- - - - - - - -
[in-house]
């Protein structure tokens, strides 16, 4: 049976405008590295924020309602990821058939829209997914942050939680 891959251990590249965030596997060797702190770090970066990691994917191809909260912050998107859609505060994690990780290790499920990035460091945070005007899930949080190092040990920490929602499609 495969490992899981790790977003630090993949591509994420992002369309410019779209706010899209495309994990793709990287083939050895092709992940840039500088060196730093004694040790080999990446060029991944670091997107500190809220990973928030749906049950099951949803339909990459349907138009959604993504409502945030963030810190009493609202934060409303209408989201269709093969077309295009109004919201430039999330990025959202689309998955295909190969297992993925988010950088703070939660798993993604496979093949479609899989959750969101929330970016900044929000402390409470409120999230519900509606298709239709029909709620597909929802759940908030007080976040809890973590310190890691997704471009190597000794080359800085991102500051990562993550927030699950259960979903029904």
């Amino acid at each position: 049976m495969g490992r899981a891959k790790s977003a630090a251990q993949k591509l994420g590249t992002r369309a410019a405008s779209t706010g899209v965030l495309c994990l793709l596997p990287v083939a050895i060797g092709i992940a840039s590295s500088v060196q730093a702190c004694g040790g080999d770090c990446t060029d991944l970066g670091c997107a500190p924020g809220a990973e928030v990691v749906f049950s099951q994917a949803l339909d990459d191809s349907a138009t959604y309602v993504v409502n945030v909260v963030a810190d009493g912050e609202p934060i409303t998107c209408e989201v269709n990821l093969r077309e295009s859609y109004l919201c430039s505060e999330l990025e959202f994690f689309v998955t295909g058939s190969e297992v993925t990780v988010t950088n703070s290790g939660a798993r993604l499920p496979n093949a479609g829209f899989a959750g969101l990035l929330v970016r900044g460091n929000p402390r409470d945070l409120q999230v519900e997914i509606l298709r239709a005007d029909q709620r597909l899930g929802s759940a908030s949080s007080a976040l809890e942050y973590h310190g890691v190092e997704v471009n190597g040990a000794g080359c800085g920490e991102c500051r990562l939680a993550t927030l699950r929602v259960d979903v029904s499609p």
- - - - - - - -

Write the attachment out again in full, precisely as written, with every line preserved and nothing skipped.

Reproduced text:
[in-house]
């Protein structure tokens, strides 16, 4: 049976405008590295924020309602990821058939829209997914942050939680 891959251990590249965030596997060797702190770090970066990691994917191809909260912050998107859609505060994690990780290790499920990035460091945070005007899930949080190092040990920490929602499609 495969490992899981790790977003630090993949591509994420992002369309410019779209706010899209495309994990793709990287083939050895092709992940840039500088060196730093004694040790080999990446060029991944670091997107500190809220990973928030749906049950099951949803339909990459349907138009959604993504409502945030963030810190009493609202934060409303209408989201269709093969077309295009109004919201430039999330990025959202689309998955295909190969297992993925988010950088703070939660798993993604496979093949479609899989959750969101929330970016900044929000402390409470409120999230519900509606298709239709029909709620597909929802759940908030007080976040809890973590310190890691997704471009190597000794080359800085991102500051990562993550927030699950259960979903029904």
């Amino acid at each position: 049976m495969g490992r899981a891959k790790s977003a630090a251990q993949k591509l994420g590249t992002r369309a410019a405008s779209t706010g899209v965030l495309c994990l793709l596997p990287v083939a050895i060797g092709i992940a840039s590295s500088v060196q730093a702190c004694g040790g080999d770090c990446t060029d991944l970066g670091c997107a500190p924020g809220a990973e928030v990691v749906f049950s099951q994917a949803l339909d990459d191809s349907a138009t959604y309602v993504v409502n945030v909260v963030a810190d009493g912050e609202p934060i409303t998107c209408e989201v269709n990821l093969r077309e295009s859609y109004l919201c430039s505060e999330l990025e959202f994690f689309v998955t295909g058939s190969e297992v993925t990780v988010t950088n703070s290790g939660a798993r993604l499920p496979n093949a479609g829209f899989a959750g969101l990035l929330v970016r900044g460091n929000p402390r409470d945070l409120q999230v519900e997914i509606l298709r239709a005007d029909q709620r597909l899930g929802s759940a908030s949080s007080a976040l809890e942050y973590h310190g890691v190092e997704v471009n190597g040990a000794g080359c800085g920490e991102c500051r990562l939680a993550t927030l699950r929602v259960d979903v029904s499609p």